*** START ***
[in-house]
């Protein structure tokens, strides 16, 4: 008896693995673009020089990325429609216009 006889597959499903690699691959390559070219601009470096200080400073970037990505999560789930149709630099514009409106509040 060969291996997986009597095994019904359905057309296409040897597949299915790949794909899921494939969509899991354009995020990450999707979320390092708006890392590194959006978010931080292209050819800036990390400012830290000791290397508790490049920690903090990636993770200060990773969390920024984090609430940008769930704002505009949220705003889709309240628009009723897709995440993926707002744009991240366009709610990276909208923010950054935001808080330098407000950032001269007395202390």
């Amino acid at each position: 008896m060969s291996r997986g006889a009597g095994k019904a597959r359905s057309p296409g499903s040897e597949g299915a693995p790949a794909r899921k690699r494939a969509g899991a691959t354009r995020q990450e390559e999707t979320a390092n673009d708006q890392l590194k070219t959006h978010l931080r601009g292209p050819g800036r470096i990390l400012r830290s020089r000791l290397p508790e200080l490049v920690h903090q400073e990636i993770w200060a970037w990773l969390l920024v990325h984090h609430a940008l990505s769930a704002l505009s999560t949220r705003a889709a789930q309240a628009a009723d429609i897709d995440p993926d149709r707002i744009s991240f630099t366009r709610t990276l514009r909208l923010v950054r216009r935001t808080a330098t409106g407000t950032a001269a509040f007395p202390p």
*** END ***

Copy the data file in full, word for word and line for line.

[in-house]
């Protein structure tokens, strides 16, 4: 008896693995673009020089990325429609216009 006889597959499903690699691959390559070219601009470096200080400073970037990505999560789930149709630099514009409106509040 060969291996997986009597095994019904359905057309296409040897597949299915790949794909899921494939969509899991354009995020990450999707979320390092708006890392590194959006978010931080292209050819800036990390400012830290000791290397508790490049920690903090990636993770200060990773969390920024984090609430940008769930704002505009949220705003889709309240628009009723897709995440993926707002744009991240366009709610990276909208923010950054935001808080330098407000950032001269007395202390």
């Amino acid at each position: 008896m060969s291996r997986g006889a009597g095994k019904a597959r359905s057309p296409g499903s040897e597949g299915a693995p790949a794909r899921k690699r494939a969509g899991a691959t354009r995020q990450e390559e999707t979320a390092n673009d708006q890392l590194k070219t959006h978010l931080r601009g292209p050819g800036r470096i990390l400012r830290s020089r000791l290397p508790e200080l490049v920690h903090q400073e990636i993770w200060a970037w990773l969390l920024v990325h984090h609430a940008l990505s769930a704002l505009s999560t949220r705003a889709a789930q309240a628009a009723d429609i897709d995440p993926d149709r707002i744009s991240f630099t366009r709610t990276l514009r909208l923010v950054r216009r935001t808080a330098t409106g407000t950032a001269a509040f007395p202390p």